How to Get Away With Absurd Plotlines

Sunday night, I finally finished season one of How to Get Away with Murder. Although I love Shonda Rhimes, I don’t usually watch a whole lot of shows that fall into the law-and-order genre. I have six lawyers in my family, so it’s often difficult for me to take these shows seriously; I can’t just watch them, I have to fact-check them as well. HTGAWM started out this way for me—some of the show’s story-lines are just the right amount of absurd, and others step right over that line into the totally unbelievable. But I realized early on that the plausibility of the show’s plotlines was something I would just have to get over if I wanted to enjoy it. With that out of the way, I found myself under the enchantment of Viola Davis, and not just because I think she’s wonderful in every way and we should all try harder to be more like her (watch her win her first Emmy for reference and try not to cry). The nuance of her character, Annalise Keating, is something admirable; not only do we, as viewers, have the opportunity to cheer her on for the bad-ass attorney she is, but we’re also invited to witness her (and still celebrate her) in moments of vulnerability as well.

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Still from How to Get Away With Murder, “Let’s Get to Scooping” (Season 1, Episode 4, 2014.) Image from http://sinnerscreek.com/2014/10/recapreview-how-to-get-away-with-murder-s1-e4/. 

It’s not only refreshing but also inspiring to see a female character dominate so successfully in what is typically seen as a man’s world (i.e. law). But often times it seems like TV shows fall into a trend of pigeonholing female leads into “either/or” categories that don’t acknowledge them as complex characters with the capacity to evolve or share more than one story. HTGAWM is different. We see Annalise Keating as a go-getter attorney capable of shutting it DOWN in a courtroom, a woman who acknowledges (and actually fulfills!) her sexual needs/desires, a woman who finds herself emotionally altered and trapped by the actions of her cheating husband, a woman who struggles deeply with her own personal insecurities, etc. One of the most poignant scenes of the season is at the very end of episode four, in which Keating removes her makeup, takes off her wig, and calmly delivers the most damning line to her husband: “Why is your penis on a dead girl’s phone?” Watching her remove her makeup/wig (representing the removal of both a literal and figurative mask) before such a critical question was compelling. What makes it even better is that this idea was suggested by Viola Davis herself. Allowing Keating to present herself as an authentic human being makes her character and, consequently the show, feel more realistic.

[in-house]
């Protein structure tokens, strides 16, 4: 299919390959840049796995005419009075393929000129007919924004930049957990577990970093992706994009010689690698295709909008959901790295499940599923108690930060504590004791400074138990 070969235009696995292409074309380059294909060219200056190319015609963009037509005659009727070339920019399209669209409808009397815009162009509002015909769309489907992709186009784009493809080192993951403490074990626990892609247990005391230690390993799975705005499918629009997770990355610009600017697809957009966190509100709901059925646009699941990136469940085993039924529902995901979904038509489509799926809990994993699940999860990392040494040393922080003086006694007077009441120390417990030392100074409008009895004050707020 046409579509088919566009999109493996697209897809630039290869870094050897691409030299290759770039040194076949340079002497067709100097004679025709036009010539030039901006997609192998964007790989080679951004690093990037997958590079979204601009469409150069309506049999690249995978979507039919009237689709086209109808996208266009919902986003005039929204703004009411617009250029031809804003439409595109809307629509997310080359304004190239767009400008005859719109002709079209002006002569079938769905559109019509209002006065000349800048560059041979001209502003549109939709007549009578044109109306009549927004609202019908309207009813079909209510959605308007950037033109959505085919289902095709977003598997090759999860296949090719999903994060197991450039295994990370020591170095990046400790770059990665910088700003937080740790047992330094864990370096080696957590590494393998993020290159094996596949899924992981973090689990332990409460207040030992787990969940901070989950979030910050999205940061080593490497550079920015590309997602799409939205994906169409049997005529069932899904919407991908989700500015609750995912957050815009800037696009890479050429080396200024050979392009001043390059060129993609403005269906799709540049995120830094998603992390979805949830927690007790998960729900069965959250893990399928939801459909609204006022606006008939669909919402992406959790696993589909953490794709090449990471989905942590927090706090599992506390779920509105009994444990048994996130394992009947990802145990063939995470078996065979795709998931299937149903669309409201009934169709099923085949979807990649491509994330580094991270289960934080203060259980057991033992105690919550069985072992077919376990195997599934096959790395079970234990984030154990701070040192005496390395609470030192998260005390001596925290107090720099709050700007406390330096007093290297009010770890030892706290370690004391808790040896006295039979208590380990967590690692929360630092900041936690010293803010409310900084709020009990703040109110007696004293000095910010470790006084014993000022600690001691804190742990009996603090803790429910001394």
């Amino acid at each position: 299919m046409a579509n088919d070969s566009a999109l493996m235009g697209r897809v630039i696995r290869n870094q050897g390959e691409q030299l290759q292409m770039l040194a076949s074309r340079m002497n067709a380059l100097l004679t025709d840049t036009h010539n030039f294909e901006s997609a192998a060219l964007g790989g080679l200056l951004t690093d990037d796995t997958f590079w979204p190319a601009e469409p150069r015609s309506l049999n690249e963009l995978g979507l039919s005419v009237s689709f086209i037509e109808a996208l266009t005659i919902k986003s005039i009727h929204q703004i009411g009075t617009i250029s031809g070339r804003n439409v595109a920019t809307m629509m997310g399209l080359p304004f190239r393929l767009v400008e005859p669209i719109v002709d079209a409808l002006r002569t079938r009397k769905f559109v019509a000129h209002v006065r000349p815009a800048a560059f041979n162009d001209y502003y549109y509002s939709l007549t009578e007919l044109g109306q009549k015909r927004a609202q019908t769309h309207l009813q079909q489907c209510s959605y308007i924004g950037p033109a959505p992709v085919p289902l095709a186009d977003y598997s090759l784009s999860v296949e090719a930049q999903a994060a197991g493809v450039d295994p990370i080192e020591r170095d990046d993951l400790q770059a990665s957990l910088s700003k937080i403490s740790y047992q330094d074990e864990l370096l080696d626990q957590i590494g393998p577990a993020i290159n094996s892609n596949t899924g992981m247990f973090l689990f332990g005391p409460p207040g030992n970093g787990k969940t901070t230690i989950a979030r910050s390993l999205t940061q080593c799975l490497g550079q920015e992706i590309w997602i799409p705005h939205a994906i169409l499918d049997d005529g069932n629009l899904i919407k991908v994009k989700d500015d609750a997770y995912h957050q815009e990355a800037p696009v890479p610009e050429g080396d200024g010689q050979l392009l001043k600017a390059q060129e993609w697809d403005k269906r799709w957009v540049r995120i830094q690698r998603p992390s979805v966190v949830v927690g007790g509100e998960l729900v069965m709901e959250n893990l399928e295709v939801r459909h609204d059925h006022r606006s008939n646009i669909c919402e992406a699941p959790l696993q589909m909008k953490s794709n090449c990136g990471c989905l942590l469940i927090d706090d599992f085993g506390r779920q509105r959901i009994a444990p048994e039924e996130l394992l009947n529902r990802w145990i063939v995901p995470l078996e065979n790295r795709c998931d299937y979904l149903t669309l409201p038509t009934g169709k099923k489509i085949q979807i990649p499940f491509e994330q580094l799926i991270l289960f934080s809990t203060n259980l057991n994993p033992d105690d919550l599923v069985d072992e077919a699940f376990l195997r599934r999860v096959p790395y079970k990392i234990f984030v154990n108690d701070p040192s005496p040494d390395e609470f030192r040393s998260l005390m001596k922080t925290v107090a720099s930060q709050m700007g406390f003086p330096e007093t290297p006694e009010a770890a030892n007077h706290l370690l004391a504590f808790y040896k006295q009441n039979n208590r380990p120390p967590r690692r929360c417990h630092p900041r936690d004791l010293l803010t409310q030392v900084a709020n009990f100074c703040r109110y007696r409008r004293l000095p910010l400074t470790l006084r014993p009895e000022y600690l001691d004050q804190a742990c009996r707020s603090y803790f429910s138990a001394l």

Such a multifaceted presentation of womanhood is both significant and important. She’s not just the “powerhouse attorney”, the “unhappy wife”, the “intimidating professor”- she’s all of that, and more. It adds dimensions that are both relatable and human. Allowing Annalise to move beyond overused tropes makes the show worth watching, even if some of the story lines feel like a stretch. So, how do you get away with outrageous plot-lines? You ensure that the characters within them come across as realistic, multidimensional and unapologetically themselves. In other words, just put Viola Davis at the helm and let her do what she does best.

-Callie Sartain

 

 

 

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6 Responses to How to Get Away With Absurd Plotlines

  1. mediaphiles says:

    Let me just start by saying I LOVE this show (binge-watched it this summer and I’m so pumped season 3 just started)! I don’t know if you came to hear Viola Davis speak at Wake last year, but she talked about the very scene you described and how vulnerable she felt. Even though I hadn’t seen the show when I heard this lecture, I was captivated by Viola and knew I would like the show regardless of the storyline. I agree with you that this show can be absurdly unrealistic, but maybe that’s why I like it so much? Hope you like season 2! – Sarah King

  2. mediaphiles says:

    I have kept up with HTGAWM over the seasons, but I have decided that I hate it lol. I keep up because I love Shonda and it really is entertaining. But I personally hate the way Shonda suspends reality in this show, compared to Grey’s. The law students seem superficially smart – they randomly always have the right answers, but their characters seem too dumb to be capable of grasping the legal concepts they magically know in class. Annalise does not feel like an organic character, but kind of a bunch of really good meaningful pieces haphazardly put together. There is no way she would not be in jail by the time season 3 starts, and that frustrates me. The show feels over the top merely to keep the plotlines going, but not in a smart way.

    Elyse Conklin

  3. mediaphiles says:

    I love Shonda Rhimes but I just can’t get into HTGAWM! I watched the first season, but its just too dramatic for me. However, I think Viola is excellent. Similar to Kerry Washington in Scandal and Ellen Pompeo in Greys (which are two of my favorite shows), Viola plays a strong, whitty, and intelligent female character and I think this is what makes HTGAWM so interesting and appealing to people (just maybe not me). Ally Harper

  4. mediaphiles says:

    I love Shonda Rimes because of Grey’s Anatomy and I tried watching the first two seasons of How to Get Away with Murder but I felt it was super dragged out and almost too much. Viola is awesome but unfortunately the show did not interest me enough to keep watching.
    -Jenna Romano

  5. marymdalton says:

    I watched the first season but found myself getting bogged down and didn’t start the second season…

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